Keep in mind, this is two years before Meg Ryan fakes an orgasm at Katz’s Famous Deli in New York City. After Harry met Sally, the romcom changed. Nora Ephron sprinkled her magical pixie movie dust on the sub-genre, and out came a plethora of generic, sappy movies about overly attractive and likeable people falling in love (I’m not putting down Nora Ephron; I think her films rise above genericism. But it’s undeniable she unleashed a beast of bland, uninteresting perfection). Broadcast News manages to be so refreshingly different, especially looking back on the film 33 years later. It’s not a love story. It’s a story about love. Or whatever people think love is. It’s about how love and sex get all tangled up. It’s about how attraction doesn’t make sense. And whether its worthwhile to place being attracted to somebody over respecting somebody. It’s about everything that “love” in the bullshit Hollywood sense of the word is not.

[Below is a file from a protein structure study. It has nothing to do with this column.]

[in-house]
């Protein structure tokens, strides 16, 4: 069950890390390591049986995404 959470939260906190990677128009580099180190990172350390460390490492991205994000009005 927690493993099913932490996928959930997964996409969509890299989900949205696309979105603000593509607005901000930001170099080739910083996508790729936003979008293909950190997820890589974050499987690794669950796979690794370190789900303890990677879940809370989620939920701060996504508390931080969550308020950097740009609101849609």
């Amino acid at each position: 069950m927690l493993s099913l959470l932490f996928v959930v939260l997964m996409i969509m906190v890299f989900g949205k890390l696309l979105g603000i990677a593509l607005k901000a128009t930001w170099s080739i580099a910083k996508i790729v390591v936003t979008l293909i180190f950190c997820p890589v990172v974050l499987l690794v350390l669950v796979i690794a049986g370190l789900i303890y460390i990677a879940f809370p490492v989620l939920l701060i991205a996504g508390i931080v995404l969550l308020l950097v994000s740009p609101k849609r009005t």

So it’s incredibly relatable, but it’s also unconventional. To the point where it makes you question whether the established conventions were ever even that relatable in the first place. This comes through the most clearly in the ending, which I won’t spoil. But let’s just say that it doesn’t end with a kiss and a walk off into the sunset. Real people don’t kiss and walk off into the sunset. Real people are too anxious, too self-conscious, too impetuous to let that happen. Yet, it isn’t an unsatisfying ending, a fuck you to the audience. I would say the ending is rather happy. But that’s not because the guy gets the girl. It’s because the film answers its own philosophical questions with grace and optimism. And when it shrugs and says, “Hey, that’s life,” it makes you smile because you believe it.